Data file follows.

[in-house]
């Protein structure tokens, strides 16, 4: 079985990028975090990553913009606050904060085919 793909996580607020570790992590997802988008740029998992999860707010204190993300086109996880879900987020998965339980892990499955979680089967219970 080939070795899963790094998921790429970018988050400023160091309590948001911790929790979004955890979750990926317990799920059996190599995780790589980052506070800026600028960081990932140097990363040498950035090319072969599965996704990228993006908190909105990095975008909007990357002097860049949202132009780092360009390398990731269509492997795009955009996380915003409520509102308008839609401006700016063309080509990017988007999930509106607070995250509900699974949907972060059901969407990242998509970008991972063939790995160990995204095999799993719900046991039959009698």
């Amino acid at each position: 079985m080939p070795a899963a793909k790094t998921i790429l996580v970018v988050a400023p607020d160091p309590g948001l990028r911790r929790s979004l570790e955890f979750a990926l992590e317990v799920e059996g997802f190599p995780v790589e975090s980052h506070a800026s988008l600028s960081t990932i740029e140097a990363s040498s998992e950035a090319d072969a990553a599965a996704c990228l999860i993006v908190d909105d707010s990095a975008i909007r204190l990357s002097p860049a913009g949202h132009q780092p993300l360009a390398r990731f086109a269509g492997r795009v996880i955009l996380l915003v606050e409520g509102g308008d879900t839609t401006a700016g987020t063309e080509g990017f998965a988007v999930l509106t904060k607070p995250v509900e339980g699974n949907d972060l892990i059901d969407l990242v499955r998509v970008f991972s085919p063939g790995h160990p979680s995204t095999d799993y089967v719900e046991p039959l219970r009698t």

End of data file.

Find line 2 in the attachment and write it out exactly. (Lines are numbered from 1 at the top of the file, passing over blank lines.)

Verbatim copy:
């Protein structure tokens, strides 16, 4: 079985990028975090990553913009606050904060085919 793909996580607020570790992590997802988008740029998992999860707010204190993300086109996880879900987020998965339980892990499955979680089967219970 080939070795899963790094998921790429970018988050400023160091309590948001911790929790979004955890979750990926317990799920059996190599995780790589980052506070800026600028960081990932140097990363040498950035090319072969599965996704990228993006908190909105990095975008909007990357002097860049949202132009780092360009390398990731269509492997795009955009996380915003409520509102308008839609401006700016063309080509990017988007999930509106607070995250509900699974949907972060059901969407990242998509970008991972063939790995160990995204095999799993719900046991039959009698």